COVID-19 is slowing immigration processing, with U.S. consulates suspending routine visa services abroad and U.S. Citizenship and Immigration Services (USCIS) temporarily suspending premium processing and in-person services during the national emergency.
Nevertheless, companies that sponsor H-1B, labor certification and other immigration procedures for employees in the U.S. will be able to keep several processes moving and remain in compliance, thanks to new measures introduced by the Department of Homeland Security and the Labor Department.
Relaxed signature requirements
Employers who are enforcing social distancing in the workplace by mandating work-from-home policies are now permitted to file copies of signed USCIS forms during the national emergency. Although the original petition must still be printed and signed with a handwritten “wet” signature and retained, employers will be able to scan or copy (or use a scanner app on a mobile phone) the original signed petition containing the wet signature for submission to USCIS.
Relaxed I-9 verification procedures
Form I-9 verification procedures will also be temporarily eased for certain employers who have implemented telecommuting because of COVID-19. Usually, employers must inspect an employee’s documents in the employee’s physical presence. During the crisis, employers may inspect identity and employment authorization documents remotely via video, fax or email. DHS is allowing remote inspection for employers operating remotely. Notably, however, if any employees are physically present at a work location, the employer must follow normal in-person procedures. Employers who are eligible for the virtual inspection option should strictly adhere to procedures set out in the guidance to ensure that they are in full compliance during the National Emergency and after normal operations resume.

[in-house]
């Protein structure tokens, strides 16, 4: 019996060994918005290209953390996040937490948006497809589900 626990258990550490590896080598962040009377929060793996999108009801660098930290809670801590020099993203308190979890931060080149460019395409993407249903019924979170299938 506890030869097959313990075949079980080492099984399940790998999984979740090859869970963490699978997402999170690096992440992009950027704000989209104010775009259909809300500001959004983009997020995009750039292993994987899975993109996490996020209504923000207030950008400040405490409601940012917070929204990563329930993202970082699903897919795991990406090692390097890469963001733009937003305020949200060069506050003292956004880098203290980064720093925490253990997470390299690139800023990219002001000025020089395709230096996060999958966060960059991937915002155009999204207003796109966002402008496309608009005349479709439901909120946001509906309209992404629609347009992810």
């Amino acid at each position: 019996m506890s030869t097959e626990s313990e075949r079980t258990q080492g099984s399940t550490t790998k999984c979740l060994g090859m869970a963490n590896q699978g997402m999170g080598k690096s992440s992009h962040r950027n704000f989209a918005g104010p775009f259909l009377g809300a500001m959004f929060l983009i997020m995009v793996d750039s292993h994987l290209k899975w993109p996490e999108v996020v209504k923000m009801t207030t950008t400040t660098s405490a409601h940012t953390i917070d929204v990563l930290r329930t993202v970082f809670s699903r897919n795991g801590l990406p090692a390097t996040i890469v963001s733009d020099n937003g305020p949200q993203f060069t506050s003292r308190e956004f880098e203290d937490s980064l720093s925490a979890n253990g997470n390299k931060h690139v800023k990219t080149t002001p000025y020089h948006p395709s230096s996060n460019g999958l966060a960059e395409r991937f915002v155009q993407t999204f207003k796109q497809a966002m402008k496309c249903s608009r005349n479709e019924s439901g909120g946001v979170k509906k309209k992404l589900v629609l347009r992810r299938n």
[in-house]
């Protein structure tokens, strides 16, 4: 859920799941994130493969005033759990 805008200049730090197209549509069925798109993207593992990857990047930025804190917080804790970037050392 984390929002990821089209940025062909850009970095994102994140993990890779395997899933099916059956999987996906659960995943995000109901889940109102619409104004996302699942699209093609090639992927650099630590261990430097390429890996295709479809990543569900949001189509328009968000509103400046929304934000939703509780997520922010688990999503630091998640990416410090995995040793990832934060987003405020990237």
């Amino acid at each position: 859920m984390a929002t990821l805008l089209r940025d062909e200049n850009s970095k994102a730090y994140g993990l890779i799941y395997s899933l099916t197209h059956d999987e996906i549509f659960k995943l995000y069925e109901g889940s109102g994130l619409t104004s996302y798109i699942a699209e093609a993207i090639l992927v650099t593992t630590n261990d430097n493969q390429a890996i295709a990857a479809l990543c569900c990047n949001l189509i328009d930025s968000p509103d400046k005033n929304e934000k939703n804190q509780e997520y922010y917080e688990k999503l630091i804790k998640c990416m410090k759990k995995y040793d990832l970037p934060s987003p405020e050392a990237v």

The agencies have also automatically extended several deadlines for immigration-related procedures. Employers will have more time to respond to a Notice of Inspection (NOI) issued by DHS. Companies who have not yet responded to an NOI that was issued this month are automatically allowed a 60-day extension from the effective date. At the end of the extension, DHS will decide whether to extend further. Employers now have until May 12, 2020 to respond to certain inquiries by the Labor Department’s Office of Foreign Labor Certification, such as a request for information, notice of deficiency, or notice of audit, if their original deadline to respond fell between March 13, 2020 and May 12, 2020.
Employers will also have more flexible deadlines for completing labor certification application (PERM) recruitment and H-1B Labor Condition Application (LCA) posting requirements. DOL issued guidance giving employers an additional 60 days to complete PERM-related recruitment, provided that the employer started recruitment on or after Sept. 15, 2019, and the PERM application is filed by May 12, 2020. This extension does not apply to employers who already completed recruitment within the normal deadline. Additionally, employers who started recruitment on or after Sept. 15, 2019 have an additional 60 days to post the PERM notice of filing.
Employers may be moving H-1B employees to new locations, such as work-from-home arrangements, because of COVID-19. Normally, the LCA must be posted on or within 30 days before the day the H-1B worker begins working at the new work location, but under temporary measures, employers have up to 30 days after the worker begins work at the new location to post the LCA.
These temporary measures, though modest, are a promising development in that they allow companies flexibility in meeting the competing obligations of social distancing and immigration compliance. It is hoped that the agencies will consider implementing additional measures that would ease immigration processes and compliance during these extraordinary times.
BAL will continue to engage with policymakers and advocate for measures to help clients mitigate delays and protect the health of their employees.
Lynn O’Brien is a Senior Associate in the Northern Virginia office of Berry Appleman & Leiden LLP.
The information contained here is meant to be informational, and while BAL has made every effort to ensure the accuracy of the information, it is not promised or guaranteed to be complete. Readers of this information should not act upon any information contained on this alert/blog without seeking professional counsel. This alert does not constitute legal advice or create an attorney-client relationship. Any reference to prior results, does not imply or guarantee similar future outcomes.
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